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Can someone explain the 4-force to me.

  1. Oct 9, 2012 #1
    I understand that we can write the 4-force in terms of the vector force based on velocity, and the energy of the system in general.

    What I don't understand is what this gains for us, and why we use it. Also correct me if I am incorrect in my definition above.. I don't have my book infront of me.
  2. jcsd
  3. Oct 9, 2012 #2
    Knowing [itex]dp/d\tau = f[/itex] isn't useful?
  4. Oct 9, 2012 #3
    no that's very useful. I don't understand though why we have a vector we call the energy-momentum four-vector,

    defined as
    [itex]p = (E, p) [/itex]

    Where the vector p is just our ordinary momentum.

    Also we have a 4-vector force defined as
    [itex]f = (\gamma F \cdot V, \gamma \text{ }F)[/itex]

    Obviously both terms contain standard 3-vector, but I'm not sure what physical good the fourth piece is.

    This is out of James Hartle's Intro to relativity.
  5. Oct 9, 2012 #4
    I'm not sure I understand what "fourth" piece you're referring to.

    At any rate, I find the formulas for converting between ordinary force and four-force (and the same for acceleration) to be very annoying and tedious. I personally try to avoid dealing in ordinary force and acceleration precisely for this reason. It's just much easier to deal only with four-vectors or only with three-vectors and not constantly convert back and forth between them.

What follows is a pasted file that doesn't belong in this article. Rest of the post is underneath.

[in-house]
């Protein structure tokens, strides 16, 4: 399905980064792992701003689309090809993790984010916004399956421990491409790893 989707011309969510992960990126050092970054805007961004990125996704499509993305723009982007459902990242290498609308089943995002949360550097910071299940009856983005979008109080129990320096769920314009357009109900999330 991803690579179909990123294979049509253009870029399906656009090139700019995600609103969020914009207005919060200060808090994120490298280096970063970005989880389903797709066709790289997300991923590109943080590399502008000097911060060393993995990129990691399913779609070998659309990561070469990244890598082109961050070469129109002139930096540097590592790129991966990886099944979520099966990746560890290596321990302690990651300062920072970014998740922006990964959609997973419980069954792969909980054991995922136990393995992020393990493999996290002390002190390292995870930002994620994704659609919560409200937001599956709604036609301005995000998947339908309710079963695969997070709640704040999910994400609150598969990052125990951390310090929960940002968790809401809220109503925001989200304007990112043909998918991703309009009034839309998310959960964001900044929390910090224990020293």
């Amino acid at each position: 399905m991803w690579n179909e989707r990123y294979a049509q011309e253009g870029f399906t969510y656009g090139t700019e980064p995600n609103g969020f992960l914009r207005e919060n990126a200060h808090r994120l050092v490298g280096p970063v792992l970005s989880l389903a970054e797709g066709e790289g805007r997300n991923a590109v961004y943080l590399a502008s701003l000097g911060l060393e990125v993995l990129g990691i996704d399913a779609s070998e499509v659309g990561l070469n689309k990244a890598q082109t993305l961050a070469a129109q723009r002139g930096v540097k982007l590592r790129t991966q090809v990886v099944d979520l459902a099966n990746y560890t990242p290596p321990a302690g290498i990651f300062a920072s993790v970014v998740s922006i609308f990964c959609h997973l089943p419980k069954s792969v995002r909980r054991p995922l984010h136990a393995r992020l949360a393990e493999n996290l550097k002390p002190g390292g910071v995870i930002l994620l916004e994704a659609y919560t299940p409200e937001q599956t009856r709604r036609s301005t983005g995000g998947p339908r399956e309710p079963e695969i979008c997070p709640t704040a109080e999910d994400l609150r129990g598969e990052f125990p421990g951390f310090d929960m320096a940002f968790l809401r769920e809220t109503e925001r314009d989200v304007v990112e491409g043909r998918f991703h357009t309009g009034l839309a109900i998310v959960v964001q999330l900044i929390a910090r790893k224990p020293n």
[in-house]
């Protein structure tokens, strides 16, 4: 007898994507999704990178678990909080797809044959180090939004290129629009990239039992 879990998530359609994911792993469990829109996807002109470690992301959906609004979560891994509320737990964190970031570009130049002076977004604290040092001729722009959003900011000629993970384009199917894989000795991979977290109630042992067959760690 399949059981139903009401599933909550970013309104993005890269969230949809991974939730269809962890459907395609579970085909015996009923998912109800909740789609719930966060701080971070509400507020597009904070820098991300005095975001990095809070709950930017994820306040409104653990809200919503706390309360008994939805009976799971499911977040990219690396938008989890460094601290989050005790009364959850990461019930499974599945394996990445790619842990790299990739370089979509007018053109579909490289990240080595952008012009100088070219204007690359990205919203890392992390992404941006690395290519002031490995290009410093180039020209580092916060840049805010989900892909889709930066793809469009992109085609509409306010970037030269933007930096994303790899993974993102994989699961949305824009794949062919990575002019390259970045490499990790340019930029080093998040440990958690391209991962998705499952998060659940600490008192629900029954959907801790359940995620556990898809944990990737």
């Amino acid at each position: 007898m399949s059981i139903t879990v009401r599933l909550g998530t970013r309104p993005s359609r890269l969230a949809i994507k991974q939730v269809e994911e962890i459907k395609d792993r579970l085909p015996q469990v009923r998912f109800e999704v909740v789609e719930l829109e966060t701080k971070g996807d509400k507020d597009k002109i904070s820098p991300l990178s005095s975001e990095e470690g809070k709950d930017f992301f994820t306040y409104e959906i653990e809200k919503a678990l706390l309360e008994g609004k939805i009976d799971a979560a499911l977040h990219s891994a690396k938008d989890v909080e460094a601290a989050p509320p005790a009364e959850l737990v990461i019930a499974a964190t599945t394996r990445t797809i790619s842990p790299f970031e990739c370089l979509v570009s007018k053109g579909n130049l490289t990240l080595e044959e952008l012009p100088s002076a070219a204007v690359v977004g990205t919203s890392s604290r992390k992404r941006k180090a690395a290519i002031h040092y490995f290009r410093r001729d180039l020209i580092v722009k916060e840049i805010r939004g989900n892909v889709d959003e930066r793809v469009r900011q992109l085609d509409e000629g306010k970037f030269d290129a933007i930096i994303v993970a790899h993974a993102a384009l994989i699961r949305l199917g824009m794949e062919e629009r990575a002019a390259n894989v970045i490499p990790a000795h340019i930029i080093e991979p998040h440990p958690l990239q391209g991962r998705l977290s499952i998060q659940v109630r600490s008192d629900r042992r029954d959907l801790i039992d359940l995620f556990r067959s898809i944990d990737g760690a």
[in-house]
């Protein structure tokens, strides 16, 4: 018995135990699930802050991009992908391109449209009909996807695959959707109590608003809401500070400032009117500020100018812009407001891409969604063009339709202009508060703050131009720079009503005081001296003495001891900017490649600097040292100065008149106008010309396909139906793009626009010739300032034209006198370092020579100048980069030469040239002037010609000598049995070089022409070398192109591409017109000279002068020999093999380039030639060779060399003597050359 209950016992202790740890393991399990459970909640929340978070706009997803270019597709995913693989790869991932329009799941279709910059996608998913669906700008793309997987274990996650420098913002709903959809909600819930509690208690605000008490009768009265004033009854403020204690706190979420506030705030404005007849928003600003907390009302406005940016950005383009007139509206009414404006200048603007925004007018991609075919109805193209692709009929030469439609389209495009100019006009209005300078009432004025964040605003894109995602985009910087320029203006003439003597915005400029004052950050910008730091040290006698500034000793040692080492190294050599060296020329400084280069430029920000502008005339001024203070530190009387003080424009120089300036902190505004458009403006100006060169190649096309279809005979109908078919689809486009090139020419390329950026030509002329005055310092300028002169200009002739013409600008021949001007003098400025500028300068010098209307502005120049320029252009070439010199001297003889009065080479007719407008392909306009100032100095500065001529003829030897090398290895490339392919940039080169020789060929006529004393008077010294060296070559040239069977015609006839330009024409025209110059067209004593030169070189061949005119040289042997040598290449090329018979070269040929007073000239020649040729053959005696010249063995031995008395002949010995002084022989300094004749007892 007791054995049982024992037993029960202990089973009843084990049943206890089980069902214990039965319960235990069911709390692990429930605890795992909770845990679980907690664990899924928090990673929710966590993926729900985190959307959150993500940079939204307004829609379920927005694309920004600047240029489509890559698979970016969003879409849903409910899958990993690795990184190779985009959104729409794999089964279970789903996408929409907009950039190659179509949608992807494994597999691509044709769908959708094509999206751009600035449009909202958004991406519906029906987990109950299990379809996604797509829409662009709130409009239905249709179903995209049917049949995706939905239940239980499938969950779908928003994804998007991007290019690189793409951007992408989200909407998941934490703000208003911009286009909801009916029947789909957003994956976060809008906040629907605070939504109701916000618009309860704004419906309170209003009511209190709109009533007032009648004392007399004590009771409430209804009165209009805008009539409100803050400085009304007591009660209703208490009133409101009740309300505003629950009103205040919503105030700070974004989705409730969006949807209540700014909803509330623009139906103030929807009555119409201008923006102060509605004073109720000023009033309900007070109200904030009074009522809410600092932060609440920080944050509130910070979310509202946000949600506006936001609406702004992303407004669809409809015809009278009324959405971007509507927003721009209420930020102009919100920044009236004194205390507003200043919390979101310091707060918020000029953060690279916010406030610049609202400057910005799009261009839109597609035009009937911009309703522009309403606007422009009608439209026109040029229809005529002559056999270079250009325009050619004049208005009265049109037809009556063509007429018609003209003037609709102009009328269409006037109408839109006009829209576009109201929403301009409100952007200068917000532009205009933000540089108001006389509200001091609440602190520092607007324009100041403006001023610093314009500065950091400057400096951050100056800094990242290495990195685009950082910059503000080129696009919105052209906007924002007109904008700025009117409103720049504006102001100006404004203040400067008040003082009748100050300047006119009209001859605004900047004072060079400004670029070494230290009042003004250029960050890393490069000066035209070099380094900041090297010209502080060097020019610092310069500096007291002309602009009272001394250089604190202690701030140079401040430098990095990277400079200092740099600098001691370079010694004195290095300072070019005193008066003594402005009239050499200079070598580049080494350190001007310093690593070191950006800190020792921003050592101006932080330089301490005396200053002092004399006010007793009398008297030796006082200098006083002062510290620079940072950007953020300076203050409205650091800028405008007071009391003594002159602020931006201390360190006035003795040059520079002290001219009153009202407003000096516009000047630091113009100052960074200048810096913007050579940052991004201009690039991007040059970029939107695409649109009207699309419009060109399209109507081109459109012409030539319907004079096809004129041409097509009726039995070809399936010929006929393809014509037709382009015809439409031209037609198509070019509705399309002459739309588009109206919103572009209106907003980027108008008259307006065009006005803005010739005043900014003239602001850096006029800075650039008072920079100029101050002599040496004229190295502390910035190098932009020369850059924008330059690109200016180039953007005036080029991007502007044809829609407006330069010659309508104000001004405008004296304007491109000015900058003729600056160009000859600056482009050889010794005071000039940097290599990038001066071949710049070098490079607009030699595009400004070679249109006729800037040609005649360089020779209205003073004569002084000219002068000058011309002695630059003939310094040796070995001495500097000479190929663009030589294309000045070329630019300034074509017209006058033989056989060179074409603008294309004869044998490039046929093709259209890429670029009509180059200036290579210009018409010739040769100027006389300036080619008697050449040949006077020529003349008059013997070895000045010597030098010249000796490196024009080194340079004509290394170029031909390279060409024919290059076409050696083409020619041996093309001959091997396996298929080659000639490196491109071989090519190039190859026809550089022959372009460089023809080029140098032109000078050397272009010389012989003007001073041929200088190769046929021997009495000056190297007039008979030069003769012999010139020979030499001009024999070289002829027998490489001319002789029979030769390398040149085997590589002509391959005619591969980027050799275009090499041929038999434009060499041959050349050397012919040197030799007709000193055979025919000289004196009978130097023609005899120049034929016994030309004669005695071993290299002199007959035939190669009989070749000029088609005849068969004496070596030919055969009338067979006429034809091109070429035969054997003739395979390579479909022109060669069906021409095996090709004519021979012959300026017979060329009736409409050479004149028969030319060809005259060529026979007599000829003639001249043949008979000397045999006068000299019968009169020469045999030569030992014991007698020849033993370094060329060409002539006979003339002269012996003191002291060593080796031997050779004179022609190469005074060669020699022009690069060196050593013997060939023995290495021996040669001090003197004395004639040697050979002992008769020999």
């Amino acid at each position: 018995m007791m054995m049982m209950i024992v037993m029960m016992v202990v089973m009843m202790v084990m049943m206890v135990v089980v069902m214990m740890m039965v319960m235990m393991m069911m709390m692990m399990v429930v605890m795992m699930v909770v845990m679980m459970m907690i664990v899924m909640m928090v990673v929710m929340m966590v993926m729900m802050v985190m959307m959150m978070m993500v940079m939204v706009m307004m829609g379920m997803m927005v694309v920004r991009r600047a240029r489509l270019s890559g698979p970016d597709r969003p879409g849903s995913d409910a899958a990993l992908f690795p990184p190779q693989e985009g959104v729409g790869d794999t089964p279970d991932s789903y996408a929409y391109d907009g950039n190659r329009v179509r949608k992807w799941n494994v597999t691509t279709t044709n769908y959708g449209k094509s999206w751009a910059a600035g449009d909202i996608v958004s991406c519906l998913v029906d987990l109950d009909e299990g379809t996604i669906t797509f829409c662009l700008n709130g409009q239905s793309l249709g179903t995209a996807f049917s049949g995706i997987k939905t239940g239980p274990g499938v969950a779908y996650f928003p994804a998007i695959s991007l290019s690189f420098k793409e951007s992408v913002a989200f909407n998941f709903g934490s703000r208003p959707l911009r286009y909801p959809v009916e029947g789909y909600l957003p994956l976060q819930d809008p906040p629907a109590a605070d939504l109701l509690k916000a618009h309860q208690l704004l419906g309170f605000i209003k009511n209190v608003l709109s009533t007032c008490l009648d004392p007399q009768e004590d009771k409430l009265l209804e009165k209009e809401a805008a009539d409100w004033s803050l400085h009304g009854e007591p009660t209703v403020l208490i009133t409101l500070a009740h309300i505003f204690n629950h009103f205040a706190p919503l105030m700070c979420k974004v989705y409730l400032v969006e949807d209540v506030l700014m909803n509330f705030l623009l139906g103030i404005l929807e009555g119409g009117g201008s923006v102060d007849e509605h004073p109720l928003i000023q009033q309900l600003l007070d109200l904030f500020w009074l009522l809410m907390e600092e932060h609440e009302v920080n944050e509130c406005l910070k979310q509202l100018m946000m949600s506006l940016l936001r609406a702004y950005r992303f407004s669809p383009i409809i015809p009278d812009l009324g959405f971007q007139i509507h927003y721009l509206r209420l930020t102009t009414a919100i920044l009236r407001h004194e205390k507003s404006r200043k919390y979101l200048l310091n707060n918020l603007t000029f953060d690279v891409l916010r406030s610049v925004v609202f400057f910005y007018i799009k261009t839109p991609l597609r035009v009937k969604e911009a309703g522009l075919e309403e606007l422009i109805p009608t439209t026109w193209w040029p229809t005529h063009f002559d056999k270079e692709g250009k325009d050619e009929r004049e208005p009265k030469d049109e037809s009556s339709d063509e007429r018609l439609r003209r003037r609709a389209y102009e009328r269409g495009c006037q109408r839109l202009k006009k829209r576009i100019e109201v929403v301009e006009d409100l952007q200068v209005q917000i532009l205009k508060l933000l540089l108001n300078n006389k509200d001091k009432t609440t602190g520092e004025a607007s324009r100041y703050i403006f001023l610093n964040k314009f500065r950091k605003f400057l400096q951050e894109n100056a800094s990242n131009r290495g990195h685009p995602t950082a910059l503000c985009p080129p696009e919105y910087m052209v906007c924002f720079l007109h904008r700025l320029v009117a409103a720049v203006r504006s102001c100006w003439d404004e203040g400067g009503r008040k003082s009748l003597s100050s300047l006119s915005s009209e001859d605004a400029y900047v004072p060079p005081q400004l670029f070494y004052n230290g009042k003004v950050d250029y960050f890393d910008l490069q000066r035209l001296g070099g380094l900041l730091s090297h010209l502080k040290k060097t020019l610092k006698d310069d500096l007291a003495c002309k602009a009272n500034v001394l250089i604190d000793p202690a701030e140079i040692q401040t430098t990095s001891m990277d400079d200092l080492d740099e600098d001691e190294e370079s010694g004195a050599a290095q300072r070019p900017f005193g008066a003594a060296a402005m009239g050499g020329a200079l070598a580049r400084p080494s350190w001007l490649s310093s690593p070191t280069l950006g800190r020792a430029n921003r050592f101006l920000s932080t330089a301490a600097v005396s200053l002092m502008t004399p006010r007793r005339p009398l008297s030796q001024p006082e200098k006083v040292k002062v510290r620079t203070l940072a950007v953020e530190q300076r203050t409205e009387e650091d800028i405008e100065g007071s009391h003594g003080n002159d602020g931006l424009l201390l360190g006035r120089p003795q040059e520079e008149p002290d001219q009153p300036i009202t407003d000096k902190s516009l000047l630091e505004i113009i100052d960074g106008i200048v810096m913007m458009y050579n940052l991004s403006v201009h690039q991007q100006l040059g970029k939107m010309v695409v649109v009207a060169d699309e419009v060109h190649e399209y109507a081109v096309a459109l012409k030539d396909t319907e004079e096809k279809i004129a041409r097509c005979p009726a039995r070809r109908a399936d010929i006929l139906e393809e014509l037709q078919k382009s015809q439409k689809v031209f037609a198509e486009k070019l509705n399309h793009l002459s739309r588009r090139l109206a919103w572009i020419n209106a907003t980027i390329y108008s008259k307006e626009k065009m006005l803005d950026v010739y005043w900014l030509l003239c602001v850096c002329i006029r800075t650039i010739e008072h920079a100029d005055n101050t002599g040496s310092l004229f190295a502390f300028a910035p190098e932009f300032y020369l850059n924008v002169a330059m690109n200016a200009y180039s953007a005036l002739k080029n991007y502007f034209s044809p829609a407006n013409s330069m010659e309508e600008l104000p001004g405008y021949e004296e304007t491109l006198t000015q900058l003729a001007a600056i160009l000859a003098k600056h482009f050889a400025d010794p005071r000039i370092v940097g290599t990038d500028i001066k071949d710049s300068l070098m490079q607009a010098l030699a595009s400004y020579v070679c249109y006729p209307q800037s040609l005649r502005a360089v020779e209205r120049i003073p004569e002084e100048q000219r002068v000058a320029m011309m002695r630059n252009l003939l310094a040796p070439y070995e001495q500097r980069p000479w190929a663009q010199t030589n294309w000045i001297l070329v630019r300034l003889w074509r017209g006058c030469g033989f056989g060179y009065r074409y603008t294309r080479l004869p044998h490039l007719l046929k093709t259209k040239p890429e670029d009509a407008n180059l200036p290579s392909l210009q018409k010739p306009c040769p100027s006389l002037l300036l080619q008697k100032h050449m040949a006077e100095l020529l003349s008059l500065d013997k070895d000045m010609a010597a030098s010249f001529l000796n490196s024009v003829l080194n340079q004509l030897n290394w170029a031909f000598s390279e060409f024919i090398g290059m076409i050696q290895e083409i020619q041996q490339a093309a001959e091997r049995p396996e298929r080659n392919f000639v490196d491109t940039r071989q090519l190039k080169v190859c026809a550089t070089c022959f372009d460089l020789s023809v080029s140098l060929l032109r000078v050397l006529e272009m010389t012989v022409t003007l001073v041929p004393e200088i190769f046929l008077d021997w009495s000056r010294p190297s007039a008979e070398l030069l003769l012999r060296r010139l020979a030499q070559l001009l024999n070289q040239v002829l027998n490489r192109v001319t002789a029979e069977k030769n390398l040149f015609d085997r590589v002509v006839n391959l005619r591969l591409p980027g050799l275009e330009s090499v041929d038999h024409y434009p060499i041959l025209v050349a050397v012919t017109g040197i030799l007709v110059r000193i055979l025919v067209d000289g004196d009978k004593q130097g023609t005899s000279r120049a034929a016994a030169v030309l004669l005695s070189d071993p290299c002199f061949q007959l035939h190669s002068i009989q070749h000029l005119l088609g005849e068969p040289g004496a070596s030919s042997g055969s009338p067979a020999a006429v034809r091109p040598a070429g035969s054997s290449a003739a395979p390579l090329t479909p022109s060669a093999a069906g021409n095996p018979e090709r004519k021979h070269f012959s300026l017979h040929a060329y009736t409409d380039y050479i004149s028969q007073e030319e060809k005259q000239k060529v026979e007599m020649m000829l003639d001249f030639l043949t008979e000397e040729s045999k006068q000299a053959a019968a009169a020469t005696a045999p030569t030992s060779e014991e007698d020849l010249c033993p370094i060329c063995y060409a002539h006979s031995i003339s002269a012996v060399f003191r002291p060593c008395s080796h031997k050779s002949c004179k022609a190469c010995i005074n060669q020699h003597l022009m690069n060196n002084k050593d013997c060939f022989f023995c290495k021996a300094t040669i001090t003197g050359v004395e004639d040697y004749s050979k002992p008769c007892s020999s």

6. Oct 10, 2012 #5
    The fourth piece (the time piece) is just confusing to me.. I understand having momentum in terms of velocity but my book doesn't really explain why/what the 4th piece of the vector is.

    Also I solved a relativistic energy conservation problem (in the lab frame) and I am pretty sure I only needed to use the 3-vector but I want to make sure that I did that correctly.
  7. Oct 10, 2012 #6
    The time component of the four-force is basically the power the force applies to the object in question.
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